(3) If the commission does not defer to the Special Master’s ruling, it shall enter an order implementing the final offer on each issue appealed which would result in rates of pay and conditions of employment most comparable with the prevalent rates of pay and conditions of employment determined by it pursuant to section 48-818. Under no circumstances shall the commission enter an order on an issue which does not implement one of the final offers of the parties. Nothing in this section shall prohibit the commission from deferring to the Special Master’s ruling if it finds that the ruling would not result in significant disparity with the prevalent rates of pay and conditions of employment as it has determined pursuant to section 48-818. (Emphasis added).

Simply put, the State Employees Collective Bargaining Act extremely limits the action the Commission can take after determining comparability. This statute incorporates both a reasonableness standard and a comparability standard. The Bargaining Act states that the Commission shall show significant deference to the Special Master’s ruling unless the Commission determines that the ruling is significantly disparate.


The Legislature purposely chose to establish a completely new method of resolving industrial disputes for state employees. The Bargaining Act gave the Special Master a broad spectrum of authority and gave the Commission limited review authority. Neb. Rev. Stat. § 81-1372. Act also states, “The State Employees Collective Bargaining Act shall be deemed cumulative to the Industrial Relations Act except when otherwise specifically provided or when inconsistent with the Industrial Relations Act, in which case the State Employees Collective Bargaining act shall prevail.” Through this legislative mandate, State employees in Nebraska are treated separately and distinctly under the Act than all other public employees in the State of Nebraska. In light of our other legislative mandate under §81-1383(2) and (3), which requires us to analyze the Special Master’s decision pursuant to Section 48-818, we note in all instances where 48-818 conflicts with the State Employees Collective Bargaining Act – the State Collective Bargaining Act controls.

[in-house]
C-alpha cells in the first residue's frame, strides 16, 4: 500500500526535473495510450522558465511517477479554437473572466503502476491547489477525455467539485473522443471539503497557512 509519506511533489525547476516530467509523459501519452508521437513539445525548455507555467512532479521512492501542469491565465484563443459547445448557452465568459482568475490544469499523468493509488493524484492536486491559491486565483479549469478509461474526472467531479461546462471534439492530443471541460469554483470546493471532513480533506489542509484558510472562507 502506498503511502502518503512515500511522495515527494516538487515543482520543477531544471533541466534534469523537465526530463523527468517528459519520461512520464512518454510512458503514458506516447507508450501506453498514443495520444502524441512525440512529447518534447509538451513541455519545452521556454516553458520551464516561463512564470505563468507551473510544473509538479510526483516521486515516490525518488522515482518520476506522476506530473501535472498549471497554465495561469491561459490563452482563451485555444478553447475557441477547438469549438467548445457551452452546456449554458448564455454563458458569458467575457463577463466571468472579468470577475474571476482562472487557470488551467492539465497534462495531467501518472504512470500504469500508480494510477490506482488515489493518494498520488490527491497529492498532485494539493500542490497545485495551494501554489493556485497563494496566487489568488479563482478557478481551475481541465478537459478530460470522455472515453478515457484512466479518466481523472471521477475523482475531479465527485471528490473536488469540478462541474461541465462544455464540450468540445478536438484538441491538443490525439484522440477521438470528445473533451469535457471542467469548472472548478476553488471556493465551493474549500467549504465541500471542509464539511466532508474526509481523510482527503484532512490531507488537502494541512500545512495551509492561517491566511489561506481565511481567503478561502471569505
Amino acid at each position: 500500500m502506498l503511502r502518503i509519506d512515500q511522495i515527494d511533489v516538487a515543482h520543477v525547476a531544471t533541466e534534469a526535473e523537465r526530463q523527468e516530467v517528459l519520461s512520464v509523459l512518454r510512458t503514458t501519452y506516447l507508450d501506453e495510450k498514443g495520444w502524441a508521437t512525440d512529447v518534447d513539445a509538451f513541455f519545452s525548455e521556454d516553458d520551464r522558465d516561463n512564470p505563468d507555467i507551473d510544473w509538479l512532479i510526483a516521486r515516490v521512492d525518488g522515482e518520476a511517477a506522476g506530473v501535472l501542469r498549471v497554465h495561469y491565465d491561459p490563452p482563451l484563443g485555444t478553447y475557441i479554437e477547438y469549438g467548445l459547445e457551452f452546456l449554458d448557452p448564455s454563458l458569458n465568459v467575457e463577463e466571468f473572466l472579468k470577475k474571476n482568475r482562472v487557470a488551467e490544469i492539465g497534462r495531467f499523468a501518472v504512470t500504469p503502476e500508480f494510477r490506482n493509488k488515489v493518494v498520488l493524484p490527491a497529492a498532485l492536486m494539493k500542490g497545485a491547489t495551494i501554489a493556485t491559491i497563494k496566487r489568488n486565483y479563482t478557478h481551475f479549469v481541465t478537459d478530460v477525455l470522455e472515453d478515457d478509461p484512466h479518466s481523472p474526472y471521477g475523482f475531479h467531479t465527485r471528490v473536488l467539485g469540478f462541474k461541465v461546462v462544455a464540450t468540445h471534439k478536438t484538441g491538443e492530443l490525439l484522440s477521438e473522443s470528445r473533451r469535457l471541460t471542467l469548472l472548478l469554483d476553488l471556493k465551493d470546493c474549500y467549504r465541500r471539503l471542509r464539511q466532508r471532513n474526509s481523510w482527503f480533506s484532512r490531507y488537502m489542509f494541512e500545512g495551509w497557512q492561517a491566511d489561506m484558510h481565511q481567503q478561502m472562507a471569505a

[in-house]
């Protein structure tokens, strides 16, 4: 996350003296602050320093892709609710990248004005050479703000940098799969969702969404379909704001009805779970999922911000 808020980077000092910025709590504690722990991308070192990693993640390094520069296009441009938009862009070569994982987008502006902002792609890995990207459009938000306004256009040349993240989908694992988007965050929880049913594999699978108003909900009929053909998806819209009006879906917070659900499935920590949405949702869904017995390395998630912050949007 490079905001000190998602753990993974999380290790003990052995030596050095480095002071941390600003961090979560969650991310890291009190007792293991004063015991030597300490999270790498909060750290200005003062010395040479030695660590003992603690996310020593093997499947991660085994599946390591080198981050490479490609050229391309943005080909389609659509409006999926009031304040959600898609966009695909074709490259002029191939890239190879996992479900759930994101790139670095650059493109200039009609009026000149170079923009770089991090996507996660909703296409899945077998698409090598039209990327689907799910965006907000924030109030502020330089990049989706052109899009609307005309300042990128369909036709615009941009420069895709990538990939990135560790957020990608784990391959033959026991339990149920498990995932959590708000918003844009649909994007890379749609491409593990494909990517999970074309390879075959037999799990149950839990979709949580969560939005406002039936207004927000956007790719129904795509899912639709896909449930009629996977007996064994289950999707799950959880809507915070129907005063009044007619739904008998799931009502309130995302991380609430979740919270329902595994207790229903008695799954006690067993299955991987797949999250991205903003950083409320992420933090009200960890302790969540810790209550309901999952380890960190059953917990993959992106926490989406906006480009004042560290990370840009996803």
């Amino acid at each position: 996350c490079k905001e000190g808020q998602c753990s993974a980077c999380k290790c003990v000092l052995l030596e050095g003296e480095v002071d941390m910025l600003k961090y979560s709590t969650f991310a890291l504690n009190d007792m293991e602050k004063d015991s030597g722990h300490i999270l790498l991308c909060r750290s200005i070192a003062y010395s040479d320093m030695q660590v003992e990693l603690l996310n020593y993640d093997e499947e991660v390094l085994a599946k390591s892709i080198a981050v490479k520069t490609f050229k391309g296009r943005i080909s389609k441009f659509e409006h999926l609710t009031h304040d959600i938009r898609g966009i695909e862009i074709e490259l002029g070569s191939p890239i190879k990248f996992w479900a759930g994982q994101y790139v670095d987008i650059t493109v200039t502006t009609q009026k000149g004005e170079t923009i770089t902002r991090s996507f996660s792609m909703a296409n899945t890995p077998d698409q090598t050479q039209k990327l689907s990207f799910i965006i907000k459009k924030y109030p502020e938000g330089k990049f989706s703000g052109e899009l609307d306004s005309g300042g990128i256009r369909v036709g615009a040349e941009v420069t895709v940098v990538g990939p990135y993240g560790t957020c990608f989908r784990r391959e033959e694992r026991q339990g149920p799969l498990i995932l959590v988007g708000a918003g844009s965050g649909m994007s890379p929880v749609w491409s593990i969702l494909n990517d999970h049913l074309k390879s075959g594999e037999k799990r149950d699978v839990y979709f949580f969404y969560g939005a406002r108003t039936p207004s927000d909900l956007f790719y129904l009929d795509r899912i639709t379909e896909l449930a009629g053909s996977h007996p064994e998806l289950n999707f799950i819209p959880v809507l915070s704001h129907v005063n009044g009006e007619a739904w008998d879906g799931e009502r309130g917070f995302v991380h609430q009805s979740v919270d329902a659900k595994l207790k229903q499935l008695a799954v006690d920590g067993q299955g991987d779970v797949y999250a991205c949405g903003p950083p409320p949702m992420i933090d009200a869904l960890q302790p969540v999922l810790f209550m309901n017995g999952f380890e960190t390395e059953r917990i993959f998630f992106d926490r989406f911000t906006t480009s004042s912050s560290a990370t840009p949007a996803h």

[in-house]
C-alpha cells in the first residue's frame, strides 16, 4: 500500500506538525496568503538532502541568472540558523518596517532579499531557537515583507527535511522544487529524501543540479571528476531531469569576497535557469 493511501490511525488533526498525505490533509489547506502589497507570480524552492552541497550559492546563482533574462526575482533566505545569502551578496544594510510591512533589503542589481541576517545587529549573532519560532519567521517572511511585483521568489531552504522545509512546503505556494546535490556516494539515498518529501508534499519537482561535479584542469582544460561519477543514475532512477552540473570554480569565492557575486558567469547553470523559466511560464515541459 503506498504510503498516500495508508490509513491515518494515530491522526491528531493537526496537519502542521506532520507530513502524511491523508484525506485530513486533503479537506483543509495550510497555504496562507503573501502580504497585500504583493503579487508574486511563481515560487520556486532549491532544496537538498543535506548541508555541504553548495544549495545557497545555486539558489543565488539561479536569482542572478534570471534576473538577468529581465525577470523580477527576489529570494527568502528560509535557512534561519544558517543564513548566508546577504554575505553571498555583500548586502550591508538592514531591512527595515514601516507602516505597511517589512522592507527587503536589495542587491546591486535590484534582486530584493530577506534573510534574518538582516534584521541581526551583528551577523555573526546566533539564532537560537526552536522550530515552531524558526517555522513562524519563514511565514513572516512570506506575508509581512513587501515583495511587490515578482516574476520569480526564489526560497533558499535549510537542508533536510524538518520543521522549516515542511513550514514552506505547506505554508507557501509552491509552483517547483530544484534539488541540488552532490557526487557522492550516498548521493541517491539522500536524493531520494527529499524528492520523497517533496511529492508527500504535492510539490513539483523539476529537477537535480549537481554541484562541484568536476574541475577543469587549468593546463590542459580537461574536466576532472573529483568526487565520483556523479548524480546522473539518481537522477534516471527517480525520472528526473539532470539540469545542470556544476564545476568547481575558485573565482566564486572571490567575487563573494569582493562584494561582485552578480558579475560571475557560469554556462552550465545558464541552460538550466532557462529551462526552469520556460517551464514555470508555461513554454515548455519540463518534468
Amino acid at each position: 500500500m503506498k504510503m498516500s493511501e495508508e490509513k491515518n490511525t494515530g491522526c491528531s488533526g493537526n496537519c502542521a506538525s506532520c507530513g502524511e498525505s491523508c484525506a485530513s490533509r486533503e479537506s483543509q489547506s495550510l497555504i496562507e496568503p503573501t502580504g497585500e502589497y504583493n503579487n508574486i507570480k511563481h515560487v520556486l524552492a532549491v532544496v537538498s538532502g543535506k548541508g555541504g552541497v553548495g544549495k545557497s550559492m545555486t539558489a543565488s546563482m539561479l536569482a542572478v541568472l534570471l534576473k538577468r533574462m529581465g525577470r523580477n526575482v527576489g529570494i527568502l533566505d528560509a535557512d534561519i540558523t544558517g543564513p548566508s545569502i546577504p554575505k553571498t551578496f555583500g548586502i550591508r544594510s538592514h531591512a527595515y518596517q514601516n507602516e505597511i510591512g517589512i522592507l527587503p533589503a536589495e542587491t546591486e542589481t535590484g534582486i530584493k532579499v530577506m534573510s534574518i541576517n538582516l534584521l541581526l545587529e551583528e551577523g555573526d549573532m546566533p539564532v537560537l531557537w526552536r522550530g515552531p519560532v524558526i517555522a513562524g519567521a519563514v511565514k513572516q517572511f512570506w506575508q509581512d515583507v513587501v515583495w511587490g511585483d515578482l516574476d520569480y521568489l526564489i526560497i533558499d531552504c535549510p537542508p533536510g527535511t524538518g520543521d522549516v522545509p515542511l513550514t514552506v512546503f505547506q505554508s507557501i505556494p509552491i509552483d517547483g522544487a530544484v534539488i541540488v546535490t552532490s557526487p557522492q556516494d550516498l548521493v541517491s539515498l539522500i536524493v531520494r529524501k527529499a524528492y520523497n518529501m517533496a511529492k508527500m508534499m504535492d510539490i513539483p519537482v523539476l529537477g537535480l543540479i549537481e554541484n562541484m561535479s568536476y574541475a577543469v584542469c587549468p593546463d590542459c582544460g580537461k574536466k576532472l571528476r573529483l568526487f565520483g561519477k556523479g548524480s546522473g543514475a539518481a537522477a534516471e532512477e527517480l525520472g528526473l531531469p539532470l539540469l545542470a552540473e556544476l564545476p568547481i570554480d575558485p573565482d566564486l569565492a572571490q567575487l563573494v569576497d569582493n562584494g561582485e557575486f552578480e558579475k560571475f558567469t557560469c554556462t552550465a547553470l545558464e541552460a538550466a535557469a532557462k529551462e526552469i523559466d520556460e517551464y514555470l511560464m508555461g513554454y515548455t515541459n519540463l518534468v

This case is an appeal from the State of Nebraska upon a ruling from the Special Master dated February 3, 2009. The State timely filed its appeal with the Commission on March 13, 2009. The case arises from contract negotiations between the State and the Nebraska State Code Agencies Education Association (“SCATA”).  The parties reached an impasse during negotiations for a new collective bargaining agreement for the contract year of July 1, 2009 through June 30, 2011.

Following the Act, upon impasse the parties met with Mediator Dave Landis on January 9, 2009. By the completion of the mediation the parties had reached a tentative agreement, subject to a ratification vote that was held on Monday, January 12, 2009, Tuesday, January 13, 2009, and Wednesday, January 14, 2009. Upon resolution with the Mediator, both parties thought the tentative agreement would be ratified. The ratification votes were tallied on January 14, 2009. The votes indicated that the membership of SCATA rejected the tentative agreement. The Union then notified the State immediately of that rejection. Neither party submitted their final offer to the other party on Monday January 12, 2009; instead both parties submitted their final offers to one another on January 15, 2008.